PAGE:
Access isn't likely to die as long as there are IT departments who
don't have enough staff to keep up with the workload. Access provides
a relatively easy way for the slightly more savvy user to build a
database with little or no IT support. So they can build things that
help them streamline bits of their jobs without having to turn to
staff members who are already too overloaded to write them a full
fledged application.

Not to mention that it's still fine for a front-end to SQL and
presents an interface that a lot of people are familiar with.

--
Siobhan Perricone
Systems Developer
Vermont Agency of Natural Resources
(my comments are my own, not my employer's)
Nov 13 '05 #7

P: n/a

Access 97?
Nov 13 '05 #8

P: n/a
Steve Jorgensen <no****@nospam.nospam> wrote:
I see no evidence that JET is going away,
though MS occasionally makes noises about doing away with the older DAO API to
connect to JET.


They're not making any enhancements to Jet or DAO but getting rid of DAO? There is
no way they can do that.

Tony
--
Tony Toews, Microsoft Access MVP
Please respond only in the newsgroups so that others can
read the entire thread of messages.
Microsoft Access Links, Hints, Tips & Accounting Systems at
http://www.granite.ab.ca/accsmstr.htm
Nov 13 '05 #9

P: n/a
On Thu, 03 Jun 2004 15:51:58 GMT, Tony Toews <tt****@telusplanet.net> wrote:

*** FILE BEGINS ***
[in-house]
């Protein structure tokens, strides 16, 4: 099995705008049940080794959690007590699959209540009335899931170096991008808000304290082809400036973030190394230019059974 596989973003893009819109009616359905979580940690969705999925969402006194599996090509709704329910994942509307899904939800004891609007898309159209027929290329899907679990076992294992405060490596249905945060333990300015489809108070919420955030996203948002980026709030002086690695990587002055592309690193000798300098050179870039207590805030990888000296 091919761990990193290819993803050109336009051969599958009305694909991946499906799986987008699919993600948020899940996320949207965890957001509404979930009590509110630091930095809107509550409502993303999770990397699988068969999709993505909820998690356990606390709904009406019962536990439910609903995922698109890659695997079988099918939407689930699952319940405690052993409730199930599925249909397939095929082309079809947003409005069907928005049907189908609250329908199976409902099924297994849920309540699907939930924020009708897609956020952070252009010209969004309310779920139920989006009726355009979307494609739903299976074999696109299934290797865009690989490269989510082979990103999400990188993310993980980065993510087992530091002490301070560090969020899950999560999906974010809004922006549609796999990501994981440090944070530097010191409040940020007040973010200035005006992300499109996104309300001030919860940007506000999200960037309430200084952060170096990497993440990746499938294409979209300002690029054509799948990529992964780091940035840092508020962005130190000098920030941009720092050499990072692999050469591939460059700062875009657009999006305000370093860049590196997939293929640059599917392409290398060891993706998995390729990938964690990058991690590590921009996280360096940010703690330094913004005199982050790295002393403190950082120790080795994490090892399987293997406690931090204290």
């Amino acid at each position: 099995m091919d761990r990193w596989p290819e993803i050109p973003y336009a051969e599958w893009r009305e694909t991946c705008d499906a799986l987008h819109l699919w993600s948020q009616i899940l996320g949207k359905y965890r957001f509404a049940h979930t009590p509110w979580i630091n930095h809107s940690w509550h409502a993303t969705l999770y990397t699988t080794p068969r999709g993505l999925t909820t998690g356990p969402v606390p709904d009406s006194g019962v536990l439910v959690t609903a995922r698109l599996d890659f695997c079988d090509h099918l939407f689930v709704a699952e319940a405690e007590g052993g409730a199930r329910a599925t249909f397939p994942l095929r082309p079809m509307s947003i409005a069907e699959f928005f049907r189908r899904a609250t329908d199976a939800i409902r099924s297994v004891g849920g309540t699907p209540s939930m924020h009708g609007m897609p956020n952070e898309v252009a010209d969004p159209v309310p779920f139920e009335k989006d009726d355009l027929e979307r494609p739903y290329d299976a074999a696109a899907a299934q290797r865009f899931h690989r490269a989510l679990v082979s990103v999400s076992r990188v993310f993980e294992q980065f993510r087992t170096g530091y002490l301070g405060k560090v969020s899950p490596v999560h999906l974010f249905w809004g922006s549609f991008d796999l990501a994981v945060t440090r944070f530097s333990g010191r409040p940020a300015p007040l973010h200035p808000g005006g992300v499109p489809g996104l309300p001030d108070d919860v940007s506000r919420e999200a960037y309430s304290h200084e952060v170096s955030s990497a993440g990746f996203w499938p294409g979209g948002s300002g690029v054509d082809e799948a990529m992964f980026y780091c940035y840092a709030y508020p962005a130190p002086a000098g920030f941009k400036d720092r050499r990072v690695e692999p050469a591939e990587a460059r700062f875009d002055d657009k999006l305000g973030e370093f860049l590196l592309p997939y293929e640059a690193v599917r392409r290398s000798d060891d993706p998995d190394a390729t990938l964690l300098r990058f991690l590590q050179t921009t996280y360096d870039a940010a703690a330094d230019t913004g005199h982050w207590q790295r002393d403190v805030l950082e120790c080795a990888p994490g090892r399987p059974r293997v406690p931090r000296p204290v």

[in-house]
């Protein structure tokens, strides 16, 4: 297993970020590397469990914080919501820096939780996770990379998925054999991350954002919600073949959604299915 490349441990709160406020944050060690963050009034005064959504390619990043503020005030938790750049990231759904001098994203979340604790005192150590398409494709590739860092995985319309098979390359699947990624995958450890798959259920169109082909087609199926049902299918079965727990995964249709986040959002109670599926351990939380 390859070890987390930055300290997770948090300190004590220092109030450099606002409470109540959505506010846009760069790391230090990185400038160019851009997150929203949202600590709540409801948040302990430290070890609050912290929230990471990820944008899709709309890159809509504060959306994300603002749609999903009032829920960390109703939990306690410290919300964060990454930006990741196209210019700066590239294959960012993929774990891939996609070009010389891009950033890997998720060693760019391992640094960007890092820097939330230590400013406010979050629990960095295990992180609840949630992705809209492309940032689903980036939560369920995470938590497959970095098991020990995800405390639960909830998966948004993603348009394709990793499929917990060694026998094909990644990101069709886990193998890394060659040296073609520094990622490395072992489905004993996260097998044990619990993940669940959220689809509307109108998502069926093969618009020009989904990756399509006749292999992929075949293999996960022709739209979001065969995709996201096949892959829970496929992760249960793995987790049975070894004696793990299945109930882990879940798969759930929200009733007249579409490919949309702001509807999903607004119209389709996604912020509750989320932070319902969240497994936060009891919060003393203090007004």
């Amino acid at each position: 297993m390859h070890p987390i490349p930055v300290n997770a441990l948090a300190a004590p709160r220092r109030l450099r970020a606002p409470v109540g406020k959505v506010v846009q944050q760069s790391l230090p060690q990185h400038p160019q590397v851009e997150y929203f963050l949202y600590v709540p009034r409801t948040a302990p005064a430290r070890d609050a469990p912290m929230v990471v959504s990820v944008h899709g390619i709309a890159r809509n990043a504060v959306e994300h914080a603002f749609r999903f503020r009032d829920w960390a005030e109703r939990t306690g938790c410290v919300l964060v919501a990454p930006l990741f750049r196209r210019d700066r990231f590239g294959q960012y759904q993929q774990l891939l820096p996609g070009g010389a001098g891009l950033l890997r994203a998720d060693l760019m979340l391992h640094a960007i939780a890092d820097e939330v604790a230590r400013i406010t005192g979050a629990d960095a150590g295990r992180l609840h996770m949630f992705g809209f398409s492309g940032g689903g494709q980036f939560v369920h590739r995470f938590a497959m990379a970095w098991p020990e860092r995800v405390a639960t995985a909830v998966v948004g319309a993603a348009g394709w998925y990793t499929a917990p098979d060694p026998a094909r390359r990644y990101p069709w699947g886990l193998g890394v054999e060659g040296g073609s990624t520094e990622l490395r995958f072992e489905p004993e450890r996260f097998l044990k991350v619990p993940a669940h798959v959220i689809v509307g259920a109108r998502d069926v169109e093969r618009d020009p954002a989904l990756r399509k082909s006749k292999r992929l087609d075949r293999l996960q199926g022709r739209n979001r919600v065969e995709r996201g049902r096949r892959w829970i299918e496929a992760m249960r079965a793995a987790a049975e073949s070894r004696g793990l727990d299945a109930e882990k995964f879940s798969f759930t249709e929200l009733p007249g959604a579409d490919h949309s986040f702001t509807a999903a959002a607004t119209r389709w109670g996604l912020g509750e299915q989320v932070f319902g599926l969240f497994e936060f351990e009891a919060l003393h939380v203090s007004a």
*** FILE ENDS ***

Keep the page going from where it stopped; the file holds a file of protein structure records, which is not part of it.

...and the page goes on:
Steve Jorgensen <no****@nospam.nospam> wrote:
I see no evidence that JET is going away,
though MS occasionally makes noises about doing away with the older DAO API to
connect to JET.


They're not making any enhancements to Jet or DAO but getting rid of DAO? There is
no way they can do that.


Probably not, but they do keep making noises about it.
Nov 13 '05 #10

P: n/a
RE/
Since SQL Server is everywhere, is Access dying a slow death? Is
Access going the way of the FoxPro, destined to be the last of the
desktop databases?


I keep thinking that the handwriting is on the wall...but then I realize that MS
Access still seems TB the only game in town for situations where somebody wants
an app developed in 1/3 to 1/5th the manhours it would take in VB and deleivered
to an aggressive deadline.
--
PeteCresswell
Nov 13 '05 #11

P: n/a
"XMVP" <ac***********@hotmail.com> wrote in message
news:AZ********************@vnet-inc.com...

Access 97?


You got a 97 fetish or something, Don?
Nov 13 '05 #12

P: n/a
Steve Jorgensen <no****@nospam.nospam> wrote:
I see no evidence that JET is going away,
though MS occasionally makes noises about doing away with the older DAO API to
connect to JET.


They're not making any enhancements to Jet or DAO but getting rid of DAO? There is
no way they can do that.


Probably not, but they do keep making noises about it.


Where? What noises?

Tony
--
Tony Toews, Microsoft Access MVP
Please respond only in the newsgroups so that others can
read the entire thread of messages.
Microsoft Access Links, Hints, Tips & Accounting Systems at
http://www.granite.ab.ca/accsmstr.htm
Nov 13 '05 #13

P: n/a
tb******@mightyware.com (Todd Bandrowsky) wrote:
Since SQL Server is everywhere, is Access dying a slow death? Is
Access going the way of the FoxPro, destined to be the last of the
desktop databases?


As of today Visual FoxPro 9.0 Public Beta Available for Download
http://msdn.microsoft.com/vfoxpro/letters/

Still very much alive I'd say.

Tony
--
Tony Toews, Microsoft Access MVP
Please respond only in the newsgroups so that others can
read the entire thread of messages.
Microsoft Access Links, Hints, Tips & Accounting Systems at
http://www.granite.ab.ca/accsmstr.htm
Nov 13 '05 #14